Your doctor may choose to keep you longer, if complications occur. In some cases, you may need to stay in a rehabilitation unit. The focus will be on regaining function.
While you are recovering at the hospital, you may need to:
- Walk with help, using a walker, on the day after surgery.
- Be careful. A fall can damage or dislocate the new joint. Do not try to walk without help.
- Take medicine to prevent blood clots.
- Wear compression boots or stockings.
- Begin physical therapy to regain mobility and strength.
- Breathe deeply and cough 10-20 times every hour—This will decrease the risk of fluid build-up in the lungs. The fluid can cause pneumonia.
When you return home, do the following to help ensure a smooth recovery:
- Keep the incision area clean and dry.
- Ask your doctor about when it is safe to shower, bathe, or soak in water.
- When seated, place a V-shaped pillow between your legs. This will help you to maintain correct positioning of your hip.
- Work with the physical therapist. You will learn how to move your hip and maintain proper alignment. You should also talk to your doctor and physical therapist about ways to prevent dislocations. Depending on your surgery, you may need to avoid crossing your legs, flexing your hips more than 90 degrees, and turning your feet very far inward or outward.
- Only take medicines recommended by your doctor. Do not take over-the-counter remedies without your doctor's approval.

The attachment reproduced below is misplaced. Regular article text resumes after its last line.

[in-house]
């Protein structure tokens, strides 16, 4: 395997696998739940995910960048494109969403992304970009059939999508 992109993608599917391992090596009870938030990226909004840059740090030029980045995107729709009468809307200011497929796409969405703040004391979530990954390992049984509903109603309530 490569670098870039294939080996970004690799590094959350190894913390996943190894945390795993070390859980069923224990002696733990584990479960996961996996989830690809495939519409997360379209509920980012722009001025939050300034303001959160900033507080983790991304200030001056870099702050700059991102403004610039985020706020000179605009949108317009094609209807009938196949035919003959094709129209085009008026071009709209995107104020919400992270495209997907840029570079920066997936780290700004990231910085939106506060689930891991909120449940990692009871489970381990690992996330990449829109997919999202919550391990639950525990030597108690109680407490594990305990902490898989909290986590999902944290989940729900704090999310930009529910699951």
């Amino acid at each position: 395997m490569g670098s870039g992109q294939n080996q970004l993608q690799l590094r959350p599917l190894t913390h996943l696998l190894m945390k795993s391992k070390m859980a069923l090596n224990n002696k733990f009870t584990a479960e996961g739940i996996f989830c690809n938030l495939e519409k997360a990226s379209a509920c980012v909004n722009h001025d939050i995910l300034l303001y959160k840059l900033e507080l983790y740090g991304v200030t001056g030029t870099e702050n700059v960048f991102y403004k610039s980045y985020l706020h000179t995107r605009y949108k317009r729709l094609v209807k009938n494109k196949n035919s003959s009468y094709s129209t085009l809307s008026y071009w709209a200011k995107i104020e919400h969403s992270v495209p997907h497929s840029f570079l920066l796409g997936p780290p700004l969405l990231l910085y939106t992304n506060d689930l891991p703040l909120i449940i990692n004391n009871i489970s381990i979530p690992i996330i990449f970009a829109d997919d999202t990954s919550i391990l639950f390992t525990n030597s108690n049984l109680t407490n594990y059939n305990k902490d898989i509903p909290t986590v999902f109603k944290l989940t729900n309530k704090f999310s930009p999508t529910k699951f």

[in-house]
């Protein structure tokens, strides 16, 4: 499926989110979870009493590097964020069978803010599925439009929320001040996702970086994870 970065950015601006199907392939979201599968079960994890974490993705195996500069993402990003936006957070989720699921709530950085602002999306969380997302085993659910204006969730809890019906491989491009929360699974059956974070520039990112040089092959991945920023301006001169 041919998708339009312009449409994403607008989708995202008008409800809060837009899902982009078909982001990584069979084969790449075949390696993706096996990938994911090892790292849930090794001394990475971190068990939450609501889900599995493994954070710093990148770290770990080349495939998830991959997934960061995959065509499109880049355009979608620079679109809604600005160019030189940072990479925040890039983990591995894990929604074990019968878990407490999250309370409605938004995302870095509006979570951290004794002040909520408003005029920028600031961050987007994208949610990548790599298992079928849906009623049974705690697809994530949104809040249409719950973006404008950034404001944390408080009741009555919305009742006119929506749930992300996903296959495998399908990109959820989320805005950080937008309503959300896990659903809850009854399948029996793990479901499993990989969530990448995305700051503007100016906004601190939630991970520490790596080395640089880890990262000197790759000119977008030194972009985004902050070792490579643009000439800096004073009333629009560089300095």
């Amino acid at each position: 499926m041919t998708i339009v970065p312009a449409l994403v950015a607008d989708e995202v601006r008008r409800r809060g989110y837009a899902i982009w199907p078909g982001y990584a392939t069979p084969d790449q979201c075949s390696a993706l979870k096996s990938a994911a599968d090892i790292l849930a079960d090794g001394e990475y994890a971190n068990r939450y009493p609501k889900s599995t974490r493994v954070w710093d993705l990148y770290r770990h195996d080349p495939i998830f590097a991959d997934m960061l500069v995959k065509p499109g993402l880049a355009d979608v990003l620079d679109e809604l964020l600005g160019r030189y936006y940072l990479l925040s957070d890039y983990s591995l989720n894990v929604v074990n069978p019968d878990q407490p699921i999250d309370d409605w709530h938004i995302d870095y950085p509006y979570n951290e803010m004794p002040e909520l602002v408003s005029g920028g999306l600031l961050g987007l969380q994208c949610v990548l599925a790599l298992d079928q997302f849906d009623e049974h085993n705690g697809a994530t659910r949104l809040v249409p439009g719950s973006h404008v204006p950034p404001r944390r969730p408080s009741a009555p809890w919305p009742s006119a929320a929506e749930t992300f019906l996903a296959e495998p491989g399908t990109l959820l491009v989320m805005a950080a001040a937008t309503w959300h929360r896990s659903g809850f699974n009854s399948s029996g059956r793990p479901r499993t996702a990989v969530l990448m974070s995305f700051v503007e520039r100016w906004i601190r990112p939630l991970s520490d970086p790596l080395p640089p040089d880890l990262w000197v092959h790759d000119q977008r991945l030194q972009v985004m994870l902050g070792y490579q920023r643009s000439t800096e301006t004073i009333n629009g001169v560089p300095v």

- Inform your dentist of your surgery. You may need antibiotics for some dental procedures. This will decrease the risk of bacteria entering the bloodstream and traveling to the prosthesis.
- Maintain a healthy weight. Obesity can increase wear on your new joint.
- Avoid jogging and other high-impact sports. This can also increase wear on the joint, cause it to loosen, and cause pain.
- Be sure to follow your doctor’s instructions.
Within six weeks, you should be able to resume normal, light activities. A replacement hip typically lasts 10-15 years.
Call Your Doctor
After you leave the hospital, contact your doctor if any of the following occur:
- Signs of infection, including fever and chills
- Redness, swelling, increasing pain, excessive bleeding, or discharge around incision site
- Pain and/or swelling in the feet, calves, or legs
- Cough, shortness of breath, chest pain
- Severe nausea or vomiting
- Hip pain that you cannot control with the medicines you have been given or that becomes worse
- Numbness, tingling, or loss of feeling in your leg, knee, or foot
In case of an emergency, call for medical help right away.